flash

Flash’s slow death continues with Chrome 55

Flash’s slow death continues with Chrome 55

Google is continuing its plan to phase out Flash in favor of HTML5 today by launching Chrome 55. With this new update, many sites around the web will begin defaulting to HTML5 instead of Flash. There are a few exceptions, but Chrome 55 largely implements the measures Google laid out earlier in the year.

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Google Chrome puts Flash to pasture starting next month

Google Chrome puts Flash to pasture starting next month

There really is no stopping Flash's demise. Not when all the major browsers have ganged up on it. The latest to pull the plug is Google's Chrome, which is kickstarting the process to Flash's exit from the Web scene starting in September. Of course, that doesn't mean that annoying ads, especially video ones, will be going away forever, though some will undoubtedly see some downtime on Chrome browsers. It just means that, eventually, they will be taking on a more resource efficient, standards compliant form.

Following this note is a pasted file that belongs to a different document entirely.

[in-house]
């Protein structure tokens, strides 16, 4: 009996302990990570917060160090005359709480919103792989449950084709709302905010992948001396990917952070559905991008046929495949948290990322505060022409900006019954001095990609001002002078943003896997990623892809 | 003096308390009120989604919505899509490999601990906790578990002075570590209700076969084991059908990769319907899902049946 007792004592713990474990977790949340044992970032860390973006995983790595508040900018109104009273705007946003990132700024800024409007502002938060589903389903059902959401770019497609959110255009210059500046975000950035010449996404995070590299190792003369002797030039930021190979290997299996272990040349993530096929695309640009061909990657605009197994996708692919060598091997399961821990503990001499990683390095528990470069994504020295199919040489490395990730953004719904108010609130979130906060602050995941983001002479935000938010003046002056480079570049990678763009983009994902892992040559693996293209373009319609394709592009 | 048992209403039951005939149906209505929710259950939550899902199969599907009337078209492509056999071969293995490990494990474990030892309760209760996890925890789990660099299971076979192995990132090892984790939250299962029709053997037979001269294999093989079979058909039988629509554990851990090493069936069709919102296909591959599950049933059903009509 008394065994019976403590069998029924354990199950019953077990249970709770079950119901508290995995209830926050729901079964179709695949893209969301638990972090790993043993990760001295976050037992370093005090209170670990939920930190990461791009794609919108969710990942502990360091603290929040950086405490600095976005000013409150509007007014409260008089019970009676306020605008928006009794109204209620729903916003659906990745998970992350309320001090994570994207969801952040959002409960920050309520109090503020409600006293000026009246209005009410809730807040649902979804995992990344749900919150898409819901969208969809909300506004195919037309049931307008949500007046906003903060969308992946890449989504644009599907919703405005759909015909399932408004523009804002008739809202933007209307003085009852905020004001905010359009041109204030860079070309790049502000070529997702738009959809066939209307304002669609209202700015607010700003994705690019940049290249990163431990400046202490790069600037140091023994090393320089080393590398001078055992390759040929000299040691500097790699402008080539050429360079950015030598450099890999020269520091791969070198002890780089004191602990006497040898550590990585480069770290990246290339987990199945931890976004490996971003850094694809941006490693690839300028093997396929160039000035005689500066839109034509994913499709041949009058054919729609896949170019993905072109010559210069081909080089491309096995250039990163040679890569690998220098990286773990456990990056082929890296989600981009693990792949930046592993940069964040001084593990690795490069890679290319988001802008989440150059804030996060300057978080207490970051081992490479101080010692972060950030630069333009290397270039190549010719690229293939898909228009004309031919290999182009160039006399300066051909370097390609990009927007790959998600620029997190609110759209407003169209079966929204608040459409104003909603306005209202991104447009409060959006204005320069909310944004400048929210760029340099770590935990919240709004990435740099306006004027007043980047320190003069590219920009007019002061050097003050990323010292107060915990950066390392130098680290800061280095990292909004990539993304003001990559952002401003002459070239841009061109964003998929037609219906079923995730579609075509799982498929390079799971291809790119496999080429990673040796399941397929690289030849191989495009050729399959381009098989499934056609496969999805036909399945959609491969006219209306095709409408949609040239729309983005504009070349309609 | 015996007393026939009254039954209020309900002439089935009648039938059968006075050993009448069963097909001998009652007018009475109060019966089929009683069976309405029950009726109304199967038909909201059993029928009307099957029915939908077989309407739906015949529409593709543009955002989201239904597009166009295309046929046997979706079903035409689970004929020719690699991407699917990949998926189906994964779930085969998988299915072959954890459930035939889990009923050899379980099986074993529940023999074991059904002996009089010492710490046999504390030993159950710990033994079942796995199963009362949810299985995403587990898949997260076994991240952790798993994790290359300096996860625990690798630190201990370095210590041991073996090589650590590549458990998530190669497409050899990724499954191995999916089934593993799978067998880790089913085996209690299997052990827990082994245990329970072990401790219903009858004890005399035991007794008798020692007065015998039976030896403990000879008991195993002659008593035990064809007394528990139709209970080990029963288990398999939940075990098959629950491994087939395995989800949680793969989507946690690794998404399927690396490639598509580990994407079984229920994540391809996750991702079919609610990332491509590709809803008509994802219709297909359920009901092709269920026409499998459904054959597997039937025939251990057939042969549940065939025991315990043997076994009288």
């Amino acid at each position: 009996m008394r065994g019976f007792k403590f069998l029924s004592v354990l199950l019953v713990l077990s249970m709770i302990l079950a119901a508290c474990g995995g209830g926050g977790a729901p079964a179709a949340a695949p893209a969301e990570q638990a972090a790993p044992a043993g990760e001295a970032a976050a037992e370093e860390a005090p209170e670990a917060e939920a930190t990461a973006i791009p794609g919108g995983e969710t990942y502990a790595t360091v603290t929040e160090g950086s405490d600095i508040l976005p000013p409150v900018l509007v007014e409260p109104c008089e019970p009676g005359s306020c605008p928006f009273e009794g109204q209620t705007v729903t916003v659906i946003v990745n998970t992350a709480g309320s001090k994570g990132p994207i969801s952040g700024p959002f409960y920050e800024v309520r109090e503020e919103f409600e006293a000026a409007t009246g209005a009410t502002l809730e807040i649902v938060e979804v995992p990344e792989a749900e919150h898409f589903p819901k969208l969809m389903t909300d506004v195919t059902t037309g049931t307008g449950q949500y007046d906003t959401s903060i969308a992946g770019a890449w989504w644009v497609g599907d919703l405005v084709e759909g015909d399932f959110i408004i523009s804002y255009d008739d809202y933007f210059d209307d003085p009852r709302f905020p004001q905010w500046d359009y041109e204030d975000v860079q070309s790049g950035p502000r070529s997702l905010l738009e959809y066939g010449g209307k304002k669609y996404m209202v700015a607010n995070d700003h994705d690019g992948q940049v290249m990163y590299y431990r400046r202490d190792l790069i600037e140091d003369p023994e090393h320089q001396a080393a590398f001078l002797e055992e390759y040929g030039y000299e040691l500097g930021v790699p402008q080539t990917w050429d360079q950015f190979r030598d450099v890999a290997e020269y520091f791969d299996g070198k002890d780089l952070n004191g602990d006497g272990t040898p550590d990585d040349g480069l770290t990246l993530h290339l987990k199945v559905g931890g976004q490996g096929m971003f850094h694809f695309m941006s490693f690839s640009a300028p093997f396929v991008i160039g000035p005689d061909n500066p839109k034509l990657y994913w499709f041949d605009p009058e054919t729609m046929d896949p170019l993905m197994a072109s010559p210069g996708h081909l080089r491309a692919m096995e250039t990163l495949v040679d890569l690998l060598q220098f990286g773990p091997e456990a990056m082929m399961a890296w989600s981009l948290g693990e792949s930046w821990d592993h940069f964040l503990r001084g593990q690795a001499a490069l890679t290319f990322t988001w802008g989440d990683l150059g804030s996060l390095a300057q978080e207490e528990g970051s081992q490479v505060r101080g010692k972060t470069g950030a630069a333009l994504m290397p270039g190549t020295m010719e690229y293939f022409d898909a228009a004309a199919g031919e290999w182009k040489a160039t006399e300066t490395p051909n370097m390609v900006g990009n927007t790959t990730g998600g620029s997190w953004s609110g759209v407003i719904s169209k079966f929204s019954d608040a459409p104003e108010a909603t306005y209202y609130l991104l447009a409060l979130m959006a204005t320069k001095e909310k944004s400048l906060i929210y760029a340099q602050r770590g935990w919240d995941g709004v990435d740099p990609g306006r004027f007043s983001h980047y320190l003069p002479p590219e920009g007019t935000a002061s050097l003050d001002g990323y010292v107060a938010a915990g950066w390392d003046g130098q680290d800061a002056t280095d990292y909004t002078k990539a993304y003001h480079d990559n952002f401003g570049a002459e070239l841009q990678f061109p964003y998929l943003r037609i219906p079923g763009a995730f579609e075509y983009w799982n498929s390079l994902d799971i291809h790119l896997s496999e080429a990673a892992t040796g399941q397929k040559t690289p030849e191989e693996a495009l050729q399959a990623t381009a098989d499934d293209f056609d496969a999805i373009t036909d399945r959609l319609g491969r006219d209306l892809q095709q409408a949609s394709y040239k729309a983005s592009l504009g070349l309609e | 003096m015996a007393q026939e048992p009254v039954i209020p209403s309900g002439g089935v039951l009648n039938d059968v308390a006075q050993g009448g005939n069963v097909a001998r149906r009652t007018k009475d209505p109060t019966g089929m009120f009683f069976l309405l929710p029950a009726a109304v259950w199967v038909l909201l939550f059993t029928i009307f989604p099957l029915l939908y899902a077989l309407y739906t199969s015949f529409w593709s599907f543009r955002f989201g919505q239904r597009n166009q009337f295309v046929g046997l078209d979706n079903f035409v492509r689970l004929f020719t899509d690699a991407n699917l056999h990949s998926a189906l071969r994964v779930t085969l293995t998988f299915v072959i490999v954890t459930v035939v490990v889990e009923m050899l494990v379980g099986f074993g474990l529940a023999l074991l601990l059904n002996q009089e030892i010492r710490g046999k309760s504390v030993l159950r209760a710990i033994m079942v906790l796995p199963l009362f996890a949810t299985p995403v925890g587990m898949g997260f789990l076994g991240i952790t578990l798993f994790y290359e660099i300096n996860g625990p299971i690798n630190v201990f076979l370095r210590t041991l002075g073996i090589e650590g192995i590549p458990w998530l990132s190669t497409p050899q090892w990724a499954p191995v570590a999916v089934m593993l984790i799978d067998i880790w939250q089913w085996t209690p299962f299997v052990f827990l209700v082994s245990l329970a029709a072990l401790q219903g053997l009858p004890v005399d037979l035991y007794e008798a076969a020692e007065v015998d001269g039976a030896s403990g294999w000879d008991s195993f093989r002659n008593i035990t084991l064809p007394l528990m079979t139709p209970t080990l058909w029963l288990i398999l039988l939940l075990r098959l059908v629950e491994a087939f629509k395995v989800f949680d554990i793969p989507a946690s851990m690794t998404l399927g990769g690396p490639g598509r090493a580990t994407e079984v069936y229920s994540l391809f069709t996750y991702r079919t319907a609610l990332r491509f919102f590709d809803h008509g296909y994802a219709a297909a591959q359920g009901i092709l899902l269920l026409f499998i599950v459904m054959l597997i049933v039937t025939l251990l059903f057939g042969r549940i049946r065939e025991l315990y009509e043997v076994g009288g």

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Firefox will block some Flash content starting next month

Firefox will block some Flash content starting next month

As of next month, Mozilla will have its Firebox browser block some Flash content, following the same trend we’ve seen with the other major Web browsers. Only non-essential Flash content will be blocked; this includes Flash elements that aren’t visible to the end user. As a result, says Mozilla, users will experience less issues with Flash crashing or causing the browser to hang. Battery life, page load speeds, Firefox’s responsiveness, and overall security will all be improved as a result.

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Twitch HTML5 beta now available to select users

Twitch HTML5 beta now available to select users

It's been a long time coming, but Twitch is finally signaling that it will soon leave Flash in the dust. Today the streaming site announced that a beta for its new HTML5 video player has gone live, which we're sure is something that will make a lot of longtime Twitch users happy. After all, even Twitch is forthcoming in saying that HTML5 support has long been one of its most requested features.

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Safari will block Flash by default in macOS Sierra

Safari will block Flash by default in macOS Sierra